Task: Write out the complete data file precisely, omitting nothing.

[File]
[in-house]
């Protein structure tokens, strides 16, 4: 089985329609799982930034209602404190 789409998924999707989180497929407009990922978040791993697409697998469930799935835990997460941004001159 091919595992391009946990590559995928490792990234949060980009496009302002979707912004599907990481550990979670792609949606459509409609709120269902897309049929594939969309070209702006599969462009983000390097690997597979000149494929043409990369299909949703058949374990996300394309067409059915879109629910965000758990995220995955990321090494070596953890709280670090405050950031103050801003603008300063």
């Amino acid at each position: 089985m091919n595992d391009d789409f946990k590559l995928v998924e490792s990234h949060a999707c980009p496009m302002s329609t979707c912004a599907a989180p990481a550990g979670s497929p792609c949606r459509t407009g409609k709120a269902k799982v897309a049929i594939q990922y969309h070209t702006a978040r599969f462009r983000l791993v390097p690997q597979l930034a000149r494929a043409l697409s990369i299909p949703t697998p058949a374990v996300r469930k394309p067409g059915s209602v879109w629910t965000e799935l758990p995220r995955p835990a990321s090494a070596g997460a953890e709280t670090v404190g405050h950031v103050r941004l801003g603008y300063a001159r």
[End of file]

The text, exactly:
[in-house]
């Protein structure tokens, strides 16, 4: 089985329609799982930034209602404190 789409998924999707989180497929407009990922978040791993697409697998469930799935835990997460941004001159 091919595992391009946990590559995928490792990234949060980009496009302002979707912004599907990481550990979670792609949606459509409609709120269902897309049929594939969309070209702006599969462009983000390097690997597979000149494929043409990369299909949703058949374990996300394309067409059915879109629910965000758990995220995955990321090494070596953890709280670090405050950031103050801003603008300063």
């Amino acid at each position: 089985m091919n595992d391009d789409f946990k590559l995928v998924e490792s990234h949060a999707c980009p496009m302002s329609t979707c912004a599907a989180p990481a550990g979670s497929p792609c949606r459509t407009g409609k709120a269902k799982v897309a049929i594939q990922y969309h070209t702006a978040r599969f462009r983000l791993v390097p690997q597979l930034a000149r494929a043409l697409s990369i299909p949703t697998p058949a374990v996300r469930k394309p067409g059915s209602v879109w629910t965000e799935l758990p995220r995955p835990a990321s090494a070596g997460a953890e709280t670090v404190g405050h950031v103050r941004l801003g603008y300063a001159r």